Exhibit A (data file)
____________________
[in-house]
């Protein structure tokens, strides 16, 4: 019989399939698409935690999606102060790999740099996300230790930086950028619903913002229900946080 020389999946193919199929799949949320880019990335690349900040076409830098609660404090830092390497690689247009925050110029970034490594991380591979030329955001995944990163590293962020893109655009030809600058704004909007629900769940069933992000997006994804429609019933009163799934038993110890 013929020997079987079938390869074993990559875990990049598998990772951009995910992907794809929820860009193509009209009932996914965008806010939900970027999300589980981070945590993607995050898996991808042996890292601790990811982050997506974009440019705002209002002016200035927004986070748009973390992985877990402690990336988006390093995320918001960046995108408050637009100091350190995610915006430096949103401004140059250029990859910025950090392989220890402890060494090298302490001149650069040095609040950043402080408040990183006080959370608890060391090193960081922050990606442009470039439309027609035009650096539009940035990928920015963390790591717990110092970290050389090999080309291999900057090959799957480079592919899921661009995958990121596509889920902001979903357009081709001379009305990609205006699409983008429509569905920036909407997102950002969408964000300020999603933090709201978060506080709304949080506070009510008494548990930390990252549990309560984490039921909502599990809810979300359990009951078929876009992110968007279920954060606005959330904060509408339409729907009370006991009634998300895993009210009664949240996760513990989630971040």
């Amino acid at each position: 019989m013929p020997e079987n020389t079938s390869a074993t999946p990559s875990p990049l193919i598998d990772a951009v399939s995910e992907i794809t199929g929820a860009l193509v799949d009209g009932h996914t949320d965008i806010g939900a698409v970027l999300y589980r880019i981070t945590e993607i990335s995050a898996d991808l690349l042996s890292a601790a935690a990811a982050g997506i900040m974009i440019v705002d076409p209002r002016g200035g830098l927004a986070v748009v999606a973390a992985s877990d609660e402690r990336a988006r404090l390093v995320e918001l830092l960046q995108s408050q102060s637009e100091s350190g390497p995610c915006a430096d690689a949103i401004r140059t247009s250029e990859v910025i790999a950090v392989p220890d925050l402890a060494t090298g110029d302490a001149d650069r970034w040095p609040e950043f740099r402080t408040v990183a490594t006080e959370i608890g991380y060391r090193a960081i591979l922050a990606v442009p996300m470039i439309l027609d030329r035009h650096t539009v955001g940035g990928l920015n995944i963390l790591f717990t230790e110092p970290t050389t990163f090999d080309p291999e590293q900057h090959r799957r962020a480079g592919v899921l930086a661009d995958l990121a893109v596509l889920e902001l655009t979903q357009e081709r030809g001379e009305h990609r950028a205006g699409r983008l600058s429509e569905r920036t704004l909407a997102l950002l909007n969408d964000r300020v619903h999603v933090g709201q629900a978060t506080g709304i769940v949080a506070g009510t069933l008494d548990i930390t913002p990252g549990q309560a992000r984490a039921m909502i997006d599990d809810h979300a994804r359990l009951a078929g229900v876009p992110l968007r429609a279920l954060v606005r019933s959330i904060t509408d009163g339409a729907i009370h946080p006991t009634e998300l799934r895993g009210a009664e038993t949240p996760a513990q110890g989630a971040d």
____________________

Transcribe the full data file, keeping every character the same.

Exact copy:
[in-house]
């Protein structure tokens, strides 16, 4: 019989399939698409935690999606102060790999740099996300230790930086950028619903913002229900946080 020389999946193919199929799949949320880019990335690349900040076409830098609660404090830092390497690689247009925050110029970034490594991380591979030329955001995944990163590293962020893109655009030809600058704004909007629900769940069933992000997006994804429609019933009163799934038993110890 013929020997079987079938390869074993990559875990990049598998990772951009995910992907794809929820860009193509009209009932996914965008806010939900970027999300589980981070945590993607995050898996991808042996890292601790990811982050997506974009440019705002209002002016200035927004986070748009973390992985877990402690990336988006390093995320918001960046995108408050637009100091350190995610915006430096949103401004140059250029990859910025950090392989220890402890060494090298302490001149650069040095609040950043402080408040990183006080959370608890060391090193960081922050990606442009470039439309027609035009650096539009940035990928920015963390790591717990110092970290050389090999080309291999900057090959799957480079592919899921661009995958990121596509889920902001979903357009081709001379009305990609205006699409983008429509569905920036909407997102950002969408964000300020999603933090709201978060506080709304949080506070009510008494548990930390990252549990309560984490039921909502599990809810979300359990009951078929876009992110968007279920954060606005959330904060509408339409729907009370006991009634998300895993009210009664949240996760513990989630971040």
């Amino acid at each position: 019989m013929p020997e079987n020389t079938s390869a074993t999946p990559s875990p990049l193919i598998d990772a951009v399939s995910e992907i794809t199929g929820a860009l193509v799949d009209g009932h996914t949320d965008i806010g939900a698409v970027l999300y589980r880019i981070t945590e993607i990335s995050a898996d991808l690349l042996s890292a601790a935690a990811a982050g997506i900040m974009i440019v705002d076409p209002r002016g200035g830098l927004a986070v748009v999606a973390a992985s877990d609660e402690r990336a988006r404090l390093v995320e918001l830092l960046q995108s408050q102060s637009e100091s350190g390497p995610c915006a430096d690689a949103i401004r140059t247009s250029e990859v910025i790999a950090v392989p220890d925050l402890a060494t090298g110029d302490a001149d650069r970034w040095p609040e950043f740099r402080t408040v990183a490594t006080e959370i608890g991380y060391r090193a960081i591979l922050a990606v442009p996300m470039i439309l027609d030329r035009h650096t539009v955001g940035g990928l920015n995944i963390l790591f717990t230790e110092p970290t050389t990163f090999d080309p291999e590293q900057h090959r799957r962020a480079g592919v899921l930086a661009d995958l990121a893109v596509l889920e902001l655009t979903q357009e081709r030809g001379e009305h990609r950028a205006g699409r983008l600058s429509e569905r920036t704004l909407a997102l950002l909007n969408d964000r300020v619903h999603v933090g709201q629900a978060t506080g709304i769940v949080a506070g009510t069933l008494d548990i930390t913002p990252g549990q309560a992000r984490a039921m909502i997006d599990d809810h979300a994804r359990l009951a078929g229900v876009p992110l968007r429609a279920l954060v606005r019933s959330i904060t509408d009163g339409a729907i009370h946080p006991t009634e998300l799934r895993g009210a009664e038993t949240p996760a513990q110890g989630a971040d």